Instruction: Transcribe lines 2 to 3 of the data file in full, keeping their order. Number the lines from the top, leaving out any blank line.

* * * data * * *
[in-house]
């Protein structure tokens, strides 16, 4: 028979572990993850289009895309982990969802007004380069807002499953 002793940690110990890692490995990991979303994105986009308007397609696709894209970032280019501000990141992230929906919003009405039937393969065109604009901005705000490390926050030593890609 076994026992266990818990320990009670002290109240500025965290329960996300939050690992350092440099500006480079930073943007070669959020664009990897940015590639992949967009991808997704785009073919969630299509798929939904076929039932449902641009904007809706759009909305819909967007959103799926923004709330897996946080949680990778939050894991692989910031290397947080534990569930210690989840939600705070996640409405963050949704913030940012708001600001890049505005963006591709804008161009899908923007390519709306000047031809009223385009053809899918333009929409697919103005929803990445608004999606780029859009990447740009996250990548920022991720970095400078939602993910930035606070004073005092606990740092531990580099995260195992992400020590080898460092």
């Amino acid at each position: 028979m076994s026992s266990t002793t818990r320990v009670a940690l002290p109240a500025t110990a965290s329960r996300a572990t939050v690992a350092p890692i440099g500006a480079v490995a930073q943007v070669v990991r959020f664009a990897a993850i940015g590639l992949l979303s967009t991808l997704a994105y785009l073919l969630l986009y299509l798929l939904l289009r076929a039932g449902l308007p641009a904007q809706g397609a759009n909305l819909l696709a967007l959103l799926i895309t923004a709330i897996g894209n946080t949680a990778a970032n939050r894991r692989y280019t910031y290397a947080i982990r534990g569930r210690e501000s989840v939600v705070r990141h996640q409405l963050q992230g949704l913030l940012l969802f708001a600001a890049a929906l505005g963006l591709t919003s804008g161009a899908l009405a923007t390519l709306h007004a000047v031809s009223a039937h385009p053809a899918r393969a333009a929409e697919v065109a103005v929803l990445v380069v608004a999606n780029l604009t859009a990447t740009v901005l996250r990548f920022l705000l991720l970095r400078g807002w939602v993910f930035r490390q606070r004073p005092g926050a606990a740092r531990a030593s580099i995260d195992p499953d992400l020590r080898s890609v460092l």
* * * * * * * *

């Protein structure tokens, strides 16, 4: 028979572990993850289009895309982990969802007004380069807002499953 002793940690110990890692490995990991979303994105986009308007397609696709894209970032280019501000990141992230929906919003009405039937393969065109604009901005705000490390926050030593890609 076994026992266990818990320990009670002290109240500025965290329960996300939050690992350092440099500006480079930073943007070669959020664009990897940015590639992949967009991808997704785009073919969630299509798929939904076929039932449902641009904007809706759009909305819909967007959103799926923004709330897996946080949680990778939050894991692989910031290397947080534990569930210690989840939600705070996640409405963050949704913030940012708001600001890049505005963006591709804008161009899908923007390519709306000047031809009223385009053809899918333009929409697919103005929803990445608004999606780029859009990447740009996250990548920022991720970095400078939602993910930035606070004073005092606990740092531990580099995260195992992400020590080898460092």
């Amino acid at each position: 028979m076994s026992s266990t002793t818990r320990v009670a940690l002290p109240a500025t110990a965290s329960r996300a572990t939050v690992a350092p890692i440099g500006a480079v490995a930073q943007v070669v990991r959020f664009a990897a993850i940015g590639l992949l979303s967009t991808l997704a994105y785009l073919l969630l986009y299509l798929l939904l289009r076929a039932g449902l308007p641009a904007q809706g397609a759009n909305l819909l696709a967007l959103l799926i895309t923004a709330i897996g894209n946080t949680a990778a970032n939050r894991r692989y280019t910031y290397a947080i982990r534990g569930r210690e501000s989840v939600v705070r990141h996640q409405l963050q992230g949704l913030l940012l969802f708001a600001a890049a929906l505005g963006l591709t919003s804008g161009a899908l009405a923007t390519l709306h007004a000047v031809s009223a039937h385009p053809a899918r393969a333009a929409e697919v065109a103005v929803l990445v380069v608004a999606n780029l604009t859009a990447t740009v901005l996250r990548f920022l705000l991720l970095r400078g807002w939602v993910f930035r490390q606070r004073p005092g926050a606990a740092r531990a030593s580099i995260d195992p499953d992400l020590r080898s890609v460092l």